I had intended to share the story of a young man killed recently in a mental-health facility. Or deliver highlights from the best presentation of depression I’ve ever heard — any number of important posts that didn’t keep the focus on myself. Only in the time since my newspaper column came out — the anti-stigma column in which I confessed to a life-long struggle with mental illness — I’ve become distracted by other issues. Chief among these is the gnawing disappointment in myself as I realize I’m even more of a coward than I thought. And a liar on top of that.
While my column has been critiqued from a few perspectives, the fault I’ve found in it is this: I wrote my grand confession as someone who has suffered from a mental illness, not as someone who suffers. Even as I made what, on the surface, was a brave stand, I was compelled to hold up my hands, wave them around, and insist: “I have achieved remission of most of my symptoms … and have been drug-free since January.”
Some anti-stigma hero.
It’s like introducing yourself as an alcoholic or a gambling addict, other socially stigmatized maladies with their own biological components, only to insist while continuing to fervently grip the other person’s paw that you haven’t touched a drop (or wagered the grocery money) in 9 months, a year even. That you’re a successfully reformed sinner. Feeling much better now.
And it’s my shame that inspired me to throw that distance between myself and my illness. It’s embarrassment and self-loathing to the core.
When I returned to San Antonio several months ago I didn’t return to my therapist or psychiatrist. It was understandable, I told myself, because of my lack of insurance. I didn’t look for support groups, either, or find clinics with sliding scales or get on the MHMR waiting list for a free counselor. While I bought a small bottle of St. John’s Wort, I didn’t replace it when I ran out a few weeks later. I let my meditation practice roll up and blow away. I didn’t reach out to old friends to make sure I had social support. In fact, I isolated as much as ever. I didn’t buy either the biofeedback kit or PEMF device I had promised myself while I was still in treatment. In short: I failed to prepare for the inevitable.
While I enjoyed nearly two months nearly symptom free, even before I sent my column to the Express-News, the American-Statesmen, the Dallas Morning News, I was witnessing the return of depression. My illness began eating up pockets of my life in three-day chunks. But each time I resurfaced I managed to convince myself I could skate by again without assistance if I just did a better job managing my stress and growing list of disappointments.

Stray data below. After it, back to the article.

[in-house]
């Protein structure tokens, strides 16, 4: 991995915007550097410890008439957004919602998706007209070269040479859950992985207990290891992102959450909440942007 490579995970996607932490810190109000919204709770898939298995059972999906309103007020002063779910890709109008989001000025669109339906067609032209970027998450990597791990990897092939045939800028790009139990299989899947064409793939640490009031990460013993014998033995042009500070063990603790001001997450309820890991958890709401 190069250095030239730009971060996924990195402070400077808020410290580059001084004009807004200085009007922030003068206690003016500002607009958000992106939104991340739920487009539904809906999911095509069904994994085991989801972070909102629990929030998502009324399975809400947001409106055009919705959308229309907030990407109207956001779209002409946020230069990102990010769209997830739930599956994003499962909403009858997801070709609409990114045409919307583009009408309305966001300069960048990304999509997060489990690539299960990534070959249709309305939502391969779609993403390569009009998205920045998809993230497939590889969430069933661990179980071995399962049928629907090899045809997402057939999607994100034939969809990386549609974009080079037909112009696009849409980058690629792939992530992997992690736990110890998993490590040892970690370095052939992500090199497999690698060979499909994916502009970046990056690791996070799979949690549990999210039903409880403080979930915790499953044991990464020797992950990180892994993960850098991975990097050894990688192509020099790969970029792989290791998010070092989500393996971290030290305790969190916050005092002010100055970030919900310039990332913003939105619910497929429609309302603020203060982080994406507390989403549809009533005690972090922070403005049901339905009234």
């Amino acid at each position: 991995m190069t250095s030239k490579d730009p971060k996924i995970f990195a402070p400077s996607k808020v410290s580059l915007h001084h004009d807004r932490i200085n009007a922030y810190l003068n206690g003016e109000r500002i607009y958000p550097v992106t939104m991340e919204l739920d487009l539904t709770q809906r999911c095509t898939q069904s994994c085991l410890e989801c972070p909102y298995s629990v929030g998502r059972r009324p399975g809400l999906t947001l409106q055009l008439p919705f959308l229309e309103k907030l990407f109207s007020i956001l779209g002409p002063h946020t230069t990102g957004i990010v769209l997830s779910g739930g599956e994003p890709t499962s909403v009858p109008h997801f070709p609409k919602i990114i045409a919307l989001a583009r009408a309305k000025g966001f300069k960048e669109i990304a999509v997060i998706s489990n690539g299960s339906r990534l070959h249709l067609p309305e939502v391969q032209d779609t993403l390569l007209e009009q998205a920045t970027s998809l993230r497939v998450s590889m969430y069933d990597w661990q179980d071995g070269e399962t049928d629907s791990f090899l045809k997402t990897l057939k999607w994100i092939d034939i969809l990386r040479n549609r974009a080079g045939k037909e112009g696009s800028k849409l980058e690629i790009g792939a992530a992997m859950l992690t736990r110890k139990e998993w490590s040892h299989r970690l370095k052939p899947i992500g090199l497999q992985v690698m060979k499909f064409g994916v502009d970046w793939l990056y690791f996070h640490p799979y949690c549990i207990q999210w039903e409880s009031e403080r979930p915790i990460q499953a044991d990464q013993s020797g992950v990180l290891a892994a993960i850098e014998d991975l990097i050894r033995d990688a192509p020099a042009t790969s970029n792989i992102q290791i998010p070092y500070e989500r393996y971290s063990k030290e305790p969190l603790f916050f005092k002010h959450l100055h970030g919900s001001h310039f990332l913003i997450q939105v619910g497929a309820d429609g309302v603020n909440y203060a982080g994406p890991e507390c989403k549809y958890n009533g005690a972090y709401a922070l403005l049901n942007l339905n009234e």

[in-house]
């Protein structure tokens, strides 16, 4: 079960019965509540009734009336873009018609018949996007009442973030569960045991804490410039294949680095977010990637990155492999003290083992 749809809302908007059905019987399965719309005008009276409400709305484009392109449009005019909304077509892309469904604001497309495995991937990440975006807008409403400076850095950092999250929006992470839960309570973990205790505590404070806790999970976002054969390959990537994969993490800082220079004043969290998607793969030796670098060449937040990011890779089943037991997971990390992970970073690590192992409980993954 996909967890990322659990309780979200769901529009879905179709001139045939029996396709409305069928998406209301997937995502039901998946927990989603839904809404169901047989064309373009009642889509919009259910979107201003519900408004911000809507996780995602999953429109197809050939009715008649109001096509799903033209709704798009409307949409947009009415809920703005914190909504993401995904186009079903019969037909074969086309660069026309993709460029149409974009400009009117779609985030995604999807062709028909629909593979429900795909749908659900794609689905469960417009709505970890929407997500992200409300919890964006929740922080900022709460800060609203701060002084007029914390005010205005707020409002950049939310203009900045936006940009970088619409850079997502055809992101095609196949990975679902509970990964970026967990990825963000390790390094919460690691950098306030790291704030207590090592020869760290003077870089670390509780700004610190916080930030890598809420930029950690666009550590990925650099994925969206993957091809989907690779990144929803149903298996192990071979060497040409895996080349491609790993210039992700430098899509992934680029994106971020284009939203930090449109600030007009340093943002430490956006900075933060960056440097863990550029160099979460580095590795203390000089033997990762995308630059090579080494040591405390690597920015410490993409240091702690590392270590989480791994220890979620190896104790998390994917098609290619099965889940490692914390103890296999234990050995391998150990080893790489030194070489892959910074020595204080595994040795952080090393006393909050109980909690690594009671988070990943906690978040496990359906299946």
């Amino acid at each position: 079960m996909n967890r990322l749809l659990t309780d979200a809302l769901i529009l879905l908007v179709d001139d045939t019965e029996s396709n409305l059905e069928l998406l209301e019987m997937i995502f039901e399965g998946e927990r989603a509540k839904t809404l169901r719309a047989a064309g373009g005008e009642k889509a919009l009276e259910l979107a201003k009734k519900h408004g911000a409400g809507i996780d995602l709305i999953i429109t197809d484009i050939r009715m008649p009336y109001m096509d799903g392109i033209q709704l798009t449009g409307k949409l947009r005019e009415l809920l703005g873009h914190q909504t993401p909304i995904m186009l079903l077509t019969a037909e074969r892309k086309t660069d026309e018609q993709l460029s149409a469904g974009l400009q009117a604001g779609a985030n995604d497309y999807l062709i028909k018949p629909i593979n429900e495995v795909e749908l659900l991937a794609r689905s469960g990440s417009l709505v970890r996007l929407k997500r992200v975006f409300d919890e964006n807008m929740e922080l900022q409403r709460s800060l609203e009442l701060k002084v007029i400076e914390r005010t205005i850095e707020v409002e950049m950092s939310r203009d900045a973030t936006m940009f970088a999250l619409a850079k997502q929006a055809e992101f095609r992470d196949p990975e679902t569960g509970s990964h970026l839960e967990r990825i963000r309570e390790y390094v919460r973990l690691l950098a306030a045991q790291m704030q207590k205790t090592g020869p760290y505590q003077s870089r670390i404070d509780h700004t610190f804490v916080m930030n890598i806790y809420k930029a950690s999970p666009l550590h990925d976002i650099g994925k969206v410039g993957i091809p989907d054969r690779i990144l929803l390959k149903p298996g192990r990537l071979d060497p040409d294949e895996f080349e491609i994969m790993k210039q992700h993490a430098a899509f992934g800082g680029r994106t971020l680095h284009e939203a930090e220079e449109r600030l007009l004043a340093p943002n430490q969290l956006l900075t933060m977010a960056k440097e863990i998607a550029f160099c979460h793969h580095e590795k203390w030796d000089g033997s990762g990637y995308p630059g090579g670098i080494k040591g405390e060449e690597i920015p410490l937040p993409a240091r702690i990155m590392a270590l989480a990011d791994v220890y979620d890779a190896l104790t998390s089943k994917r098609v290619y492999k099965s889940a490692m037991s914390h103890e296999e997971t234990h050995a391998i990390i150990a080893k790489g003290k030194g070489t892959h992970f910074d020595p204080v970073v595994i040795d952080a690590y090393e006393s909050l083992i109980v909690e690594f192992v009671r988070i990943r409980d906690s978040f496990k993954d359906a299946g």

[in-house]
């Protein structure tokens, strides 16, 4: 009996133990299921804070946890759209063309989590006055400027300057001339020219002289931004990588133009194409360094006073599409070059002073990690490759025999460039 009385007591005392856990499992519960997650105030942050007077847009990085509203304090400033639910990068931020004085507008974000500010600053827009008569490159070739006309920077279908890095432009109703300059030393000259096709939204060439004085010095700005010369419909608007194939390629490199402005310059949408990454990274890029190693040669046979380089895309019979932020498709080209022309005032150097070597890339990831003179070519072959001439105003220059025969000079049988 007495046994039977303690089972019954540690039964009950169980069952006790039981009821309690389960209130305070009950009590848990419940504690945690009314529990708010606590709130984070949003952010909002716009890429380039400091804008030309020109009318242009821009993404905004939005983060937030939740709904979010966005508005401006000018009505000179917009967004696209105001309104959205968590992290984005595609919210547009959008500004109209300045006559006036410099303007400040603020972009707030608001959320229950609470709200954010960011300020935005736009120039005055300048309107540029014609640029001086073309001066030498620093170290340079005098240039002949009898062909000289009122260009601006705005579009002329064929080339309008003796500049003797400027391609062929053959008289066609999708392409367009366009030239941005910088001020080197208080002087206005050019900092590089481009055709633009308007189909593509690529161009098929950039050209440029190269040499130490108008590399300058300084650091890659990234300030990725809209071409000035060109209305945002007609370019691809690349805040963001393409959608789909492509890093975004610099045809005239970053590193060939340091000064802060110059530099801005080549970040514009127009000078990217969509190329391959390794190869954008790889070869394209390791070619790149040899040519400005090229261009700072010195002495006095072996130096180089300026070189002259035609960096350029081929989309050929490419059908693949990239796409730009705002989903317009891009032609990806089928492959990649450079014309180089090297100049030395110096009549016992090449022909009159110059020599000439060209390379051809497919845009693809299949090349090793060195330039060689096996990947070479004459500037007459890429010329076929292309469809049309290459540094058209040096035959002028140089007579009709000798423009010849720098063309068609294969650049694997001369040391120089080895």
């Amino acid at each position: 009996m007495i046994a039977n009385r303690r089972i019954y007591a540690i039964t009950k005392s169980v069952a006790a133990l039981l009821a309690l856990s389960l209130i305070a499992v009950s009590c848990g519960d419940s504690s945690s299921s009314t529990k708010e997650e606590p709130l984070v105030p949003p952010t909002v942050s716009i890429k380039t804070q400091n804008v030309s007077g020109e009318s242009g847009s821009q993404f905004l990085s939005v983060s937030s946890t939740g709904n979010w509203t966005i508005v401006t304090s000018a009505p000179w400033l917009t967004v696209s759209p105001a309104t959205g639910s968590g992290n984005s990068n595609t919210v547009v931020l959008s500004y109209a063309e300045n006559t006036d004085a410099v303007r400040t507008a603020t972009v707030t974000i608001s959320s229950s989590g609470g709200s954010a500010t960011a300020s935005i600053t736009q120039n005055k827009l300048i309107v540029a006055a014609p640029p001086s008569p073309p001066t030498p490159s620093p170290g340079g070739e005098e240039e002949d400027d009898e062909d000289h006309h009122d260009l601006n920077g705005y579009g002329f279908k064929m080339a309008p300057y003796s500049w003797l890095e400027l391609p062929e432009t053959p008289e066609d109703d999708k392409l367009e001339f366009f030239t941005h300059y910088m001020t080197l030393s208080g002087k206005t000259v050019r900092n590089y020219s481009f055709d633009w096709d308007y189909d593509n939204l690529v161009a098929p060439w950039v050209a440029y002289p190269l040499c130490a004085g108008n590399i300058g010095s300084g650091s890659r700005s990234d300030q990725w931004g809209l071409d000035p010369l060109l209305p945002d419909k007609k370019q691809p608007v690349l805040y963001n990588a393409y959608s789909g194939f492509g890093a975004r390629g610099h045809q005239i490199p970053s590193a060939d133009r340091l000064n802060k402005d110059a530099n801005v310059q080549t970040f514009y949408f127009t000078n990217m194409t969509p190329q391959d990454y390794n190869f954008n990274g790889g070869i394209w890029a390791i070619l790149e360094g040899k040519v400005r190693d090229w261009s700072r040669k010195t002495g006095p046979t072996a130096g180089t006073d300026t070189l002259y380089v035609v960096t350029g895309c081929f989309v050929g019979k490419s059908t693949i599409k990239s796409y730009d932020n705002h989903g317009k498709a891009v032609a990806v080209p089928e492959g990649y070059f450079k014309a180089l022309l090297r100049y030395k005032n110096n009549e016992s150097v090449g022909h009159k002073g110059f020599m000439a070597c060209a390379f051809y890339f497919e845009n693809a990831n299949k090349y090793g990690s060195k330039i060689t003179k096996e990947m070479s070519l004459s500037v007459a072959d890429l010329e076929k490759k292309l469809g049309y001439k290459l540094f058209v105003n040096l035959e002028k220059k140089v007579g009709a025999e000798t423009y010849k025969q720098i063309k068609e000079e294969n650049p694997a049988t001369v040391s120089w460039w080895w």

Because of shame.
I felt it at the National Alliance on Mental Illness national conference as I walked the halls and packed the conference rooms with fellow attendees, many of whom were overweight and glassy-eyed as a result of their medications. A few twitched visibly or slept in the open. My mind and my body stewed in a mix of sympathy, empathy, and disgust. I didn’t want to be part of this club. I didn’t want to belong here.
Last night was my first support group since I was in out-patient treatment late last year. I felt it there too, saying it out loud this time: I hate my illness. I resent it with my whole being for keeping me from all the things I had hoped to achieve in this life. I hate myself for having it.
That’s the truest thing I know about this mess.
So brave column perhaps, but a lie. The truth of truths is that I’m embarrassed. And ashamed. And I’m sick. Still sick. So here’s where (since smashing a chair on the kitchen floor this morning and feeling myself being sucked back beneath the bottom) I commit to making the little steps toward remission. Again.
I have an appointment with MHMR this afternoon. There’s no one for me to see, of course. For person-to-person help I have to outlast a long waiting list. But I can get my paperwork done while I wait for society’s largesse — these emaciated social services — to manifest.
And I guess I won’t be riding my bike there. The feds classify my neighborhood as a Health Professional Shortage Areafor primary care, dentistry, and mental health care. Chances are you’re in one, too, at least when it comes to mental health services.
According to The Washington Post, which started asking these types of questions after the Newtown massacre, “89.3 million Americans live in federally-designated Mental Health Professional Shortage Areas, compared to 55.3 million Americans living in similarly-designated primary-care shortage areas and 44.6 million in dental health shortage areas.”
But that’s OK. Only half of us seeking services can afford it anyway.
Top image, “Shame,” by Libertinus Yomango, courtesy of WikiCommons.